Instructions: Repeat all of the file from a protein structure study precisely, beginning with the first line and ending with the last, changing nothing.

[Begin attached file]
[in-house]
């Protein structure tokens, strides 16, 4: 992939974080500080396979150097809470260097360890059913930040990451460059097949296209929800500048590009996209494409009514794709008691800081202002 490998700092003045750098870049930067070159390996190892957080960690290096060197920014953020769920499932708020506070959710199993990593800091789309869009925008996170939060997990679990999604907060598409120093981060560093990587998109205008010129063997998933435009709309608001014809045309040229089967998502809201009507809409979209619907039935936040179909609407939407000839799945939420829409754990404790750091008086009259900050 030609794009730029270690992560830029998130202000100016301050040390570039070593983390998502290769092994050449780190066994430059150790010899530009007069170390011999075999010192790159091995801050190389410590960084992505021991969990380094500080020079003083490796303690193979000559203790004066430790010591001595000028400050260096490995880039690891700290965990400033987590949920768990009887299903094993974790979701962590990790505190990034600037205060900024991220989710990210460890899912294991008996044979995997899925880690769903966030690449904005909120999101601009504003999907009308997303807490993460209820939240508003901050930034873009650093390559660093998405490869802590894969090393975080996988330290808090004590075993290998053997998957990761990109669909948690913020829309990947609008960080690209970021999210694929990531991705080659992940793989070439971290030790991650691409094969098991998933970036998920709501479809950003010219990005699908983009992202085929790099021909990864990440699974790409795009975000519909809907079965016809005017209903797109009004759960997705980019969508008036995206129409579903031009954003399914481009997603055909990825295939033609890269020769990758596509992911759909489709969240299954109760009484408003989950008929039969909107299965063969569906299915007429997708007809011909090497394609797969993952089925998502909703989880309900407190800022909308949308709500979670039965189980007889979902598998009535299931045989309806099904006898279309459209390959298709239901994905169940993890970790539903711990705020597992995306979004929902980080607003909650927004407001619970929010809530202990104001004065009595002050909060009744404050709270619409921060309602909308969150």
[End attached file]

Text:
[in-house]
């Protein structure tokens, strides 16, 4: 992939974080500080396979150097809470260097360890059913930040990451460059097949296209929800500048590009996209494409009514794709008691800081202002 490998700092003045750098870049930067070159390996190892957080960690290096060197920014953020769920499932708020506070959710199993990593800091789309869009925008996170939060997990679990999604907060598409120093981060560093990587998109205008010129063997998933435009709309608001014809045309040229089967998502809201009507809409979209619907039935936040179909609407939407000839799945939420829409754990404790750091008086009259900050 030609794009730029270690992560830029998130202000100016301050040390570039070593983390998502290769092994050449780190066994430059150790010899530009007069170390011999075999010192790159091995801050190389410590960084992505021991969990380094500080020079003083490796303690193979000559203790004066430790010591001595000028400050260096490995880039690891700290965990400033987590949920768990009887299903094993974790979701962590990790505190990034600037205060900024991220989710990210460890899912294991008996044979995997899925880690769903966030690449904005909120999101601009504003999907009308997303807490993460209820939240508003901050930034873009650093390559660093998405490869802590894969090393975080996988330290808090004590075993290998053997998957990761990109669909948690913020829309990947609008960080690209970021999210694929990531991705080659992940793989070439971290030790991650691409094969098991998933970036998920709501479809950003010219990005699908983009992202085929790099021909990864990440699974790409795009975000519909809907079965016809005017209903797109009004759960997705980019969508008036995206129409579903031009954003399914481009997603055909990825295939033609890269020769990758596509992911759909489709969240299954109760009484408003989950008929039969909107299965063969569906299915007429997708007809011909090497394609797969993952089925998502909703989880309900407190800022909308949308709500979670039965189980007889979902598998009535299931045989309806099904006898279309459209390959298709239901994905169940993890970790539903711990705020597992995306979004929902980080607003909650927004407001619970929010809530202990104001004065009595002050909060009744404050709270619409921060309602909308969150």